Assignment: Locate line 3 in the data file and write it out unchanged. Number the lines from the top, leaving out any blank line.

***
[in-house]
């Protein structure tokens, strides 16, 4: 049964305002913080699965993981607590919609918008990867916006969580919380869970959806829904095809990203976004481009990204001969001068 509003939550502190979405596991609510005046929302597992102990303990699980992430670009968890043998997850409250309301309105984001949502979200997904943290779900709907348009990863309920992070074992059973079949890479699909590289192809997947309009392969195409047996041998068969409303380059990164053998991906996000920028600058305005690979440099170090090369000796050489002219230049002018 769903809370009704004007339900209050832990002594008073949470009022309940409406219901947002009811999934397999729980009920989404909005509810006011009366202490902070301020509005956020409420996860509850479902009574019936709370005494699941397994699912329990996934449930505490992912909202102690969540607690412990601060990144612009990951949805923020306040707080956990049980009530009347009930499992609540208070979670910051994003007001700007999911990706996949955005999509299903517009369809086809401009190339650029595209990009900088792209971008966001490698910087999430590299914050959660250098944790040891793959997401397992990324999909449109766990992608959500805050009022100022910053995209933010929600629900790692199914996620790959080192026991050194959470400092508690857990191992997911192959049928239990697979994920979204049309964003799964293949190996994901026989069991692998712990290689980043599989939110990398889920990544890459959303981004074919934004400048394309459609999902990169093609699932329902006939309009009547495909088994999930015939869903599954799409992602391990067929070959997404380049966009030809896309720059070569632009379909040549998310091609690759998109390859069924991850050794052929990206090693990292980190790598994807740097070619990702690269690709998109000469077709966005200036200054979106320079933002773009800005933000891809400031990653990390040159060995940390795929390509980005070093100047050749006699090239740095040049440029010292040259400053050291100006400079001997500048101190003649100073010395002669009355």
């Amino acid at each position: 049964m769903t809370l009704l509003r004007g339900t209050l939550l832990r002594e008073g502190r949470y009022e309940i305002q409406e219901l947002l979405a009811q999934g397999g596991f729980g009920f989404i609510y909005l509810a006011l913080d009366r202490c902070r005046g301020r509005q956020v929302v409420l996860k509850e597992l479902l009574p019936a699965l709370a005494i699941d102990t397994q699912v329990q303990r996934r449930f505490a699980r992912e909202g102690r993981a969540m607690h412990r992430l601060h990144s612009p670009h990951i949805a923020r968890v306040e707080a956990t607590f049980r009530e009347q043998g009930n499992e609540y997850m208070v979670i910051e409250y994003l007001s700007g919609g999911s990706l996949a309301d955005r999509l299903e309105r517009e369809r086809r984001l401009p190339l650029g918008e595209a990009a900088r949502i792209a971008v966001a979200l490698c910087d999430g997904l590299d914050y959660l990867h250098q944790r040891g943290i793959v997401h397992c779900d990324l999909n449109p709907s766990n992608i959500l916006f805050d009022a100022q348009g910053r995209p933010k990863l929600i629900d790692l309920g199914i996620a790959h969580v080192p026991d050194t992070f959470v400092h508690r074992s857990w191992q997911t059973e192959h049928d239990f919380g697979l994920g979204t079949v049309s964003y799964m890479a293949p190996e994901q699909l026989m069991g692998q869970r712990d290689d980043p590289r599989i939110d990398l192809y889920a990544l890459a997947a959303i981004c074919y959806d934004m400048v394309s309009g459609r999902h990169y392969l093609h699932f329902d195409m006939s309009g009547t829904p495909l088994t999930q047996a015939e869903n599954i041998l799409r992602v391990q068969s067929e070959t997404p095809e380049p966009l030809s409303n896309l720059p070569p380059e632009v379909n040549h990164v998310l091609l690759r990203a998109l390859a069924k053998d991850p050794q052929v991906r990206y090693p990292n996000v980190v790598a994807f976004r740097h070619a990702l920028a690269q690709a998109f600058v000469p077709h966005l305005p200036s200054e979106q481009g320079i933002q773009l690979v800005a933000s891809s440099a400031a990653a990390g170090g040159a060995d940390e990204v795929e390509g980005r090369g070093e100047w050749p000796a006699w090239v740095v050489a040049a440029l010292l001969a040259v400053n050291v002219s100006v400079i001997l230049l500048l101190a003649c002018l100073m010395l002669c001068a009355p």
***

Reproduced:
């Amino acid at each position: 049964m769903t809370l009704l509003r004007g339900t209050l939550l832990r002594e008073g502190r949470y009022e309940i305002q409406e219901l947002l979405a009811q999934g397999g596991f729980g009920f989404i609510y909005l509810a006011l913080d009366r202490c902070r005046g301020r509005q956020v929302v409420l996860k509850e597992l479902l009574p019936a699965l709370a005494i699941d102990t397994q699912v329990q303990r996934r449930f505490a699980r992912e909202g102690r993981a969540m607690h412990r992430l601060h990144s612009p670009h990951i949805a923020r968890v306040e707080a956990t607590f049980r009530e009347q043998g009930n499992e609540y997850m208070v979670i910051e409250y994003l007001s700007g919609g999911s990706l996949a309301d955005r999509l299903e309105r517009e369809r086809r984001l401009p190339l650029g918008e595209a990009a900088r949502i792209a971008v966001a979200l490698c910087d999430g997904l590299d914050y959660l990867h250098q944790r040891g943290i793959v997401h397992c779900d990324l999909n449109p709907s766990n992608i959500l916006f805050d009022a100022q348009g910053r995209p933010k990863l929600i629900d790692l309920g199914i996620a790959h969580v080192p026991d050194t992070f959470v400092h508690r074992s857990w191992q997911t059973e192959h049928d239990f919380g697979l994920g979204t079949v049309s964003y799964m890479a293949p190996e994901q699909l026989m069991g692998q869970r712990d290689d980043p590289r599989i939110d990398l192809y889920a990544l890459a997947a959303i981004c074919y959806d934004m400048v394309s309009g459609r999902h990169y392969l093609h699932f329902d195409m006939s309009g009547t829904p495909l088994t999930q047996a015939e869903n599954i041998l799409r992602v391990q068969s067929e070959t997404p095809e380049p966009l030809s409303n896309l720059p070569p380059e632009v379909n040549h990164v998310l091609l690759r990203a998109l390859a069924k053998d991850p050794q052929v991906r990206y090693p990292n996000v980190v790598a994807f976004r740097h070619a990702l920028a690269q690709a998109f600058v000469p077709h966005l305005p200036s200054e979106q481009g320079i933002q773009l690979v800005a933000s891809s440099a400031a990653a990390g170090g040159a060995d940390e990204v795929e390509g980005r090369g070093e100047w050749p000796a006699w090239v740095v050489a040049a440029l010292l001969a040259v400053n050291v002219s100006v400079i001997l230049l500048l101190a003649c002018l100073m010395l002669c001068a009355p």